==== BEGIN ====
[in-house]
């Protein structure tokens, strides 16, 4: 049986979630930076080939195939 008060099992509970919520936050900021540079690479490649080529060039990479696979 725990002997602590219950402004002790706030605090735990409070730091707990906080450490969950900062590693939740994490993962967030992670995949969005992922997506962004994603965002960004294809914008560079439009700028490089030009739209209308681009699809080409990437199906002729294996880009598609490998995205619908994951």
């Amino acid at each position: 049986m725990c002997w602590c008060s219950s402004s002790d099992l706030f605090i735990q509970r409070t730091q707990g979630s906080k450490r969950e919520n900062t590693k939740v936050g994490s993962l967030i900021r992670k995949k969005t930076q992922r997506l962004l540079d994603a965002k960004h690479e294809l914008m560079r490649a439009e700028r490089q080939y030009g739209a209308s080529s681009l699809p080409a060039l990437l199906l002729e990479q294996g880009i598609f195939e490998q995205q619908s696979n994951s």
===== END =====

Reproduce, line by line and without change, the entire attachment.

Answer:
[in-house]
């Protein structure tokens, strides 16, 4: 049986979630930076080939195939 008060099992509970919520936050900021540079690479490649080529060039990479696979 725990002997602590219950402004002790706030605090735990409070730091707990906080450490969950900062590693939740994490993962967030992670995949969005992922997506962004994603965002960004294809914008560079439009700028490089030009739209209308681009699809080409990437199906002729294996880009598609490998995205619908994951």
């Amino acid at each position: 049986m725990c002997w602590c008060s219950s402004s002790d099992l706030f605090i735990q509970r409070t730091q707990g979630s906080k450490r969950e919520n900062t590693k939740v936050g994490s993962l967030i900021r992670k995949k969005t930076q992922r997506l962004l540079d994603a965002k960004h690479e294809l914008m560079r490649a439009e700028r490089q080939y030009g739209a209308s080529s681009l699809p080409a060039l990437l199906l002729e990479q294996g880009i598609f195939e490998q995205q619908s696979n994951s």